Although the language of rule 60(c) states that all motions under paragraph (b) must be filed within a reasonable time, this court has held that “where the judgment is void because of a fatally defective service of process, the time limitations of [r]ule 60(b) have no application.” Garcia v. Garcia, 712 P.2d 288, 290 (Utah 1986). While Garcia and a prior case, Woody v. Rhodes, 23 Utah 2d 249, 461 P.2d 465, 466 (1969), limited their holdings to motions based on a “fatally defective service of process,” we recognize that Garcia continued to state, “there is no time limit on an attack on a judgment as void.” 712 P.2d at 291 (citation omitted). But the language in Garcia advancing the notion that “the requirement that the motion be made within a ‘reasonable time,’ . . . cannot be enforced with regard to [a rule 60(b)(4)] motion” is dicta given the clear holding of the case. Id. (citation omitted). Garcia held only that “where the judgment is void because of a fatally defective service of process, the time limitations of [r]ule 60(b) have no application.” Id. at 290 (emphasis added). Therefore, apart from the dicta in Garcia, this court has not extended the exemption from the reasonable time requirement in rule 60(c) to claims other than those based on “fatally defective service of process.” Id.
In re Estate of Willey, 2016 UT 53, ¶ 17 (alterations in original) (footnote omitted). The Court then determined that it was “unnecessary for [it] to resolve whether the reasonable time limit applies to all motions made under rule 60(b)(4)” and proceeded to address and reject the motion before it on the merits. Id. ¶¶ 19, 42.
¶20 In In re Estate of Willey, the Court did not acknowledge or explain Migliore’s seemingly strong embrace of the language in Garcia and its apparent application to all motions brought pursuant to rule 60(b)(4). Therefore, it must be regarded as an unsettled issue whether all motions brought under rule 60(b)(4), aside from those turning on defective service of process, see Garcia, 712 P.2d at 290, are subject to the reasonable time requirement of 60(c), and we cannot rely on the language in Migliore to conclude that Travis’s second motion was not subject to the reasonable time limit imposed by rule 60(c).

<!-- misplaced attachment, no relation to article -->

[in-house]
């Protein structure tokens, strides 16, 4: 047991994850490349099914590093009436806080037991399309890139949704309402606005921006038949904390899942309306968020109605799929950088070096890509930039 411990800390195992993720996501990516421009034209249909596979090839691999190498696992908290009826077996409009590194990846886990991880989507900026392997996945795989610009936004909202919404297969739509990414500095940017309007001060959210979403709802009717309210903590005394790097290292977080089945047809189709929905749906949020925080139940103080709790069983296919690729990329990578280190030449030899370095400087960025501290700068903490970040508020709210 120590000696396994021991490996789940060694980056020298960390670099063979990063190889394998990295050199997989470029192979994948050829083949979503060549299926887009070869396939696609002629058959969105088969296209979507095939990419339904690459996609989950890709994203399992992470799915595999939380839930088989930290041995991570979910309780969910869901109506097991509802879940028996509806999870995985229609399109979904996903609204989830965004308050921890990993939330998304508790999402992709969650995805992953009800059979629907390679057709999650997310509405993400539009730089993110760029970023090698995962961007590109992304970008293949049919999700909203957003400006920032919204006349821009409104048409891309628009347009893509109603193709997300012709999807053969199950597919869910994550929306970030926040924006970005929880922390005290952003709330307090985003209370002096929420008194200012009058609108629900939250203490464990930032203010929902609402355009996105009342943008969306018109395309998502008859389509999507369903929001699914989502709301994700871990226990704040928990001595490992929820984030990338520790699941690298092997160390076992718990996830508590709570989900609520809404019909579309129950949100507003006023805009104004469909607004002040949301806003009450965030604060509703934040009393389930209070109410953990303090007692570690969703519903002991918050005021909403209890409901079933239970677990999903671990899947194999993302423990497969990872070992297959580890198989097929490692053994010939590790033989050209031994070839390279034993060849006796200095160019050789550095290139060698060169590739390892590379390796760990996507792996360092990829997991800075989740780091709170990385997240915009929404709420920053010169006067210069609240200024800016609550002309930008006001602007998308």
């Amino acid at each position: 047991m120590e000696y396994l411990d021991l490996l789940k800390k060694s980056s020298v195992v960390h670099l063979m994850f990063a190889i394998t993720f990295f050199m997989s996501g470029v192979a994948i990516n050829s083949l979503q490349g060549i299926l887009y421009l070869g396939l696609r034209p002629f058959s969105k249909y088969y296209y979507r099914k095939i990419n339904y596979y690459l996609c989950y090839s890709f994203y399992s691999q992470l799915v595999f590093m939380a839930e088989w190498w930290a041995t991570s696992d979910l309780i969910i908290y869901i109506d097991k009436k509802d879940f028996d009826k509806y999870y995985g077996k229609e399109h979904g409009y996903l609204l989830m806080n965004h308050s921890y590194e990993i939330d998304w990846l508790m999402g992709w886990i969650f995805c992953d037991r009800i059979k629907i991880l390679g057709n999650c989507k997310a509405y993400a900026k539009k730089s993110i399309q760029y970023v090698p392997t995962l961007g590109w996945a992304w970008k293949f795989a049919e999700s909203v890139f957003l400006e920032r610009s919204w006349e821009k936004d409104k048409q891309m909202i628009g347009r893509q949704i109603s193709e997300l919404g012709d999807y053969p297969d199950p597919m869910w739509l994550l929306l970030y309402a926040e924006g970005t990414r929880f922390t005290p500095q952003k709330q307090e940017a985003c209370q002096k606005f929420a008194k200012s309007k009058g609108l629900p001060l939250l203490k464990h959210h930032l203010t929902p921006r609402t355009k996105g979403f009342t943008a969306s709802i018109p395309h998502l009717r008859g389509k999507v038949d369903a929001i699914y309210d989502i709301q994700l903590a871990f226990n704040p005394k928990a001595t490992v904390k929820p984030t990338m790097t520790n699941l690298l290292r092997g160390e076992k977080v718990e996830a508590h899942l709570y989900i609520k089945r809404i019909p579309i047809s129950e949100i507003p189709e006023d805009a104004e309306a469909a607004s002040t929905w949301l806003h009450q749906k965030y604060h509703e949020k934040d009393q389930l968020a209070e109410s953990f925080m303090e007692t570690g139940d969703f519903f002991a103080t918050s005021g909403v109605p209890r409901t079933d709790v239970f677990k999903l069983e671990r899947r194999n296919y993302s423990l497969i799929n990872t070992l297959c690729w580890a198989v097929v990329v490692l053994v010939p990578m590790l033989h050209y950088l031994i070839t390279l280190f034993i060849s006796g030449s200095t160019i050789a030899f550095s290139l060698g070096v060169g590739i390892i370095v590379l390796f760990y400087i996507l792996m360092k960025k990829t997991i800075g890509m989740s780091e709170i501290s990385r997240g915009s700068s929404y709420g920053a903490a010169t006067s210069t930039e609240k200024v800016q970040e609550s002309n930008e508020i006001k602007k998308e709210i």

¶21 But just as our Supreme Court did in In re Estate of Willey, we determine that it is unnecessary to resolve this question in this case,6 and we decline to exercise our discretion to rule on this alternative ground. See Scott, 2020 UT 54, ¶ 31. We do so because it is undisputed that the district court did not dismiss Travis’s second motion on the ground that it was filed beyond a reasonable time under rule 60(c) but rather on the erroneous ground that Travis had waived his voidness argument because he could and should have raised it in his first motion. Because this reasoning was incorrect, we believe it best at this juncture that the district court first address the merits of Travis’s second motion free of any concern that his arguments should have been raised in his earlier motion.
¶22 The district court erred in dismissing Travis’s second motion on procedural grounds because rule 12(h) did not bar Travis from bringing his subject matter jurisdiction argument under rule 60(b)(4) in that motion. We also decline to affirm the district court’s ruling on Kristine’s alternative arguments that Travis’s motion was essentially a motion to reconsider or that it was untimely under rule 60(c). Therefore, we remand the case to the district court for it to consider on the merits the motion to set aside the second renewed judgment on the theory that the judgment was void based on a lack of subject matter jurisdiction pursuant to the terms of the Renewal of Judgment Act.